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ICC Sets Equal Prizes for Men’s & Women’s Events

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ICC Sets Equal Prizes for Men’s & Women’s Events

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The International Cricket Council (ICC) made a historic announcement on Thursday, bringing a wave of change and progress to the world of cricket. The ICC announces equal prizes for men’s and women’s teams at ICC events, marking a significant step towards gender equality in the sport. The decision was made during the ICC Annual Conference held in Durban, South Africa, where the ICC Board demonstrated its commitment to achieving prize money equity by 2030, surpassing expectations by reaching this goal ahead of schedule.

In a statement released by the ICC, it was revealed that teams would now be awarded equal prize money for their finishing positions at comparable events. Additionally, the same amount of prize money would be granted for winning a match in these events. This transformation will come into effect during the next cycle of ICC events, ensuring that both men’s and women’s champions and runners-up receive the same monetary rewards.

𝐒𝐭𝐚𝐫𝐭 𝐨𝐟 𝐚 𝐧𝐞𝐰 𝐝𝐚𝐰𝐧. 𝐀𝐧 𝐞𝐫𝐚 𝐨𝐟 𝐞𝐪𝐮𝐚𝐥𝐢𝐭𝐲 & 𝐞𝐦𝐩𝐨𝐰𝐞𝐫𝐦𝐞𝐧𝐭

I am thrilled to announce that a major step towards gender parity & inclusivity has been undertaken. The prize money at all @ICC events will be same for men & women. Together we grow.…

— Jay Shah (@JayShah) July 13, 2023

Greg Barclay, the ICC Chair, expressed his delight and acknowledged the significance of this milestone, stating, “This is a significant moment in the history of our sport, and I am delighted that men’s and women’s cricketers competing at ICC global events will now be rewarded equally.” Barclay also highlighted the ICC’s commitment to progressively increasing prize money at women’s events since 2017 with the aim of achieving parity. As a result, winning the ICC Women’s Cricket World Cup, the ICC Men’s Cricket World Cup, and the T20 World Cups, as well as the U19 tournaments, will all carry the same prize money.


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The equality-driven decision of the ICC Board aligns with the vision of cricket as a sp

ort for all. By valuing and celebrating the contributions of every player equally, the ICC sends a powerful message about inclusivity and fairness in the game. The move not only reflects the growing importance of women’s cricket but also paves the way for increased opportunities and recognition for female cricketers on the global stage.

In addition to the equal prize money announcement, the ICC Board has also committed to making the largest-ever investment in cricket. The distribution model for the next four years has been finalized, ensuring that every ICC Member will receive significantly enhanced funding. Furthermore, a strategic investment fund will be established to drive global growth initiatives, aligning with the ICC Global Growth Strategy. This investment will play a vital role in expanding the reach of cricket, attracting new fans, and nurturing talent in emerging cricketing nations.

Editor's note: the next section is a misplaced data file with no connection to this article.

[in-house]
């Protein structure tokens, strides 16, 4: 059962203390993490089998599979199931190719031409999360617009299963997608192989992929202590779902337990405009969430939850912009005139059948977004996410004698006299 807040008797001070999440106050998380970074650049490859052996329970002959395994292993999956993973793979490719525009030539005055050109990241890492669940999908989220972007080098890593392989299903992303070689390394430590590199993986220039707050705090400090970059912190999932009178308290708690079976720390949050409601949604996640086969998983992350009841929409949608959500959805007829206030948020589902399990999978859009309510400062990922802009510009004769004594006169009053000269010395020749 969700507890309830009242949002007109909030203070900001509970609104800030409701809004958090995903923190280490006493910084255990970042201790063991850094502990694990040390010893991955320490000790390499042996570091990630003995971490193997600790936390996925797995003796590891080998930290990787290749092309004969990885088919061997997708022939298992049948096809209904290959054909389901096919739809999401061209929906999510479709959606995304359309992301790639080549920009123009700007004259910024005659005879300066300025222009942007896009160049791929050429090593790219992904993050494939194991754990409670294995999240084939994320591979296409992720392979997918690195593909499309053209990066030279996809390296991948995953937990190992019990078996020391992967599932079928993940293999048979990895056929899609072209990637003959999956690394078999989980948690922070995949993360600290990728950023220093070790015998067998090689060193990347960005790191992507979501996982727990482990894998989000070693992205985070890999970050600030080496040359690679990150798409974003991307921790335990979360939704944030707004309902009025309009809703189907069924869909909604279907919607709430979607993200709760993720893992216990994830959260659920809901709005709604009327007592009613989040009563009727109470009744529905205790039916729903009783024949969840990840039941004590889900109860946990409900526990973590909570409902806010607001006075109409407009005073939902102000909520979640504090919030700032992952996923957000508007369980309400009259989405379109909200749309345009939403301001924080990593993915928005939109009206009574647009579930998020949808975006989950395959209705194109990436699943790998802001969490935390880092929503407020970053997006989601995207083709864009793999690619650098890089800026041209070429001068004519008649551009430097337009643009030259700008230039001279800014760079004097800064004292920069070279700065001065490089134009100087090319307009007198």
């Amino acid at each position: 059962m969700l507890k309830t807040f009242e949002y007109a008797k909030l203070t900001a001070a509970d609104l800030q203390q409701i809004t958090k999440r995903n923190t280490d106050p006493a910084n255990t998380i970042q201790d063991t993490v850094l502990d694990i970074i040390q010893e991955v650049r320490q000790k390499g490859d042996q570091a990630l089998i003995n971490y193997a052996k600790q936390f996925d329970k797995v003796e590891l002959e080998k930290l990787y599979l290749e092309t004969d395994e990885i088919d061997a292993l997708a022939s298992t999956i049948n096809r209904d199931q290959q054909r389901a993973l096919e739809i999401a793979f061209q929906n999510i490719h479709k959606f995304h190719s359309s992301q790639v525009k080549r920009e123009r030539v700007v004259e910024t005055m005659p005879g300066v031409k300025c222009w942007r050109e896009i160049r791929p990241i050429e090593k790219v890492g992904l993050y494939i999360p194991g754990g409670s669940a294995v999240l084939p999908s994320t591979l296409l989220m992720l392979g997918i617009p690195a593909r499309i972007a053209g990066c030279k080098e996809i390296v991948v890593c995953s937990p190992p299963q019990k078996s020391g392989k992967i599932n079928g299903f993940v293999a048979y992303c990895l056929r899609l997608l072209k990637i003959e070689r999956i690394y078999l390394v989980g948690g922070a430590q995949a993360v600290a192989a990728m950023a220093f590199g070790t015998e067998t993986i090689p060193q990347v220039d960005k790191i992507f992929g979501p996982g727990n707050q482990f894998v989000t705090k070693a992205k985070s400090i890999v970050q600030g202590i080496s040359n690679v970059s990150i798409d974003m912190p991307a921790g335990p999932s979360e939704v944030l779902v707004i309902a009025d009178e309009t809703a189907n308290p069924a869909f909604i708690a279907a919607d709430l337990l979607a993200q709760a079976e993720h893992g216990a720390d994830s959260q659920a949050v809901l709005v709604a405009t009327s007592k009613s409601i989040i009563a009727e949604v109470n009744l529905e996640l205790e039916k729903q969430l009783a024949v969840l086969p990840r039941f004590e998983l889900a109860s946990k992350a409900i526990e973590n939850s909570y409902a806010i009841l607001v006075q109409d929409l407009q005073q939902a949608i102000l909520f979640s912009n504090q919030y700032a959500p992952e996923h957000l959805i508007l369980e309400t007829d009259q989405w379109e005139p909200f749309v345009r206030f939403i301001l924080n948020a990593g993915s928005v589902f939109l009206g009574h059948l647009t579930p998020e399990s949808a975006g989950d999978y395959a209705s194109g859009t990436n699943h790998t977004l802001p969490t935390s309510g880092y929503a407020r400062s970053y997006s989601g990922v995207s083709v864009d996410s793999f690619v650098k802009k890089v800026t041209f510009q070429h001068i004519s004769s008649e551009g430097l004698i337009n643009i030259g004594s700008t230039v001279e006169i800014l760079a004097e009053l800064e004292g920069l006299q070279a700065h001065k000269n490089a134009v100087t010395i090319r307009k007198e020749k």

The statement released by the ICC also highlighted the substantial increase in prize money for women’s cricket events. The champions and runners-up of the ICC Women’s T20 World Cup in 2020 and 2023 received USD 1 million and USD 500,000, respectively, a fivefold increase compared to the previous prize amounts in 2018. Moreover, the prize money for the upcoming ICC Women’s Cricket World Cup in 2022 has been raised to USD 3.5 million, a significant increase from the USD 2 million awarded to the winners of the 2017 edition in England.

In another development, the ICC Chief Executives’ Committee has approved modifications to the over-rate sanctions in Test cricket. The objective is to strike a balance between maintaining over-rates and providing fair compensation for players. Under the new rules, which will be effective during the ongoing World Test Championship cycle, players will face a fine of 5 percent of their match fee for each over that falls short, with a maximum penalty capped at 50 percent.

An important aspect of the new regulations is that if a team is bowled out before reaching the 80-over mark and the new ball has not yet been delivered, no over-rate penalty will be enforced, irrespective of any potential delays. This amendment replaces the previous requirement of completing 60 overs. The ICC Men’s Cricket Committee, represented by Sourav Ganguly, acknowledged the positive impact of the ICC World Test Championship and emphasized the need to maintain over-rates while ensuring the best value for fans. The committee recommended a penalty system that would not put players’ entire match fees at risk, striking a balance between discouraging slow over-rates and preserving the spirit of Test cricket.


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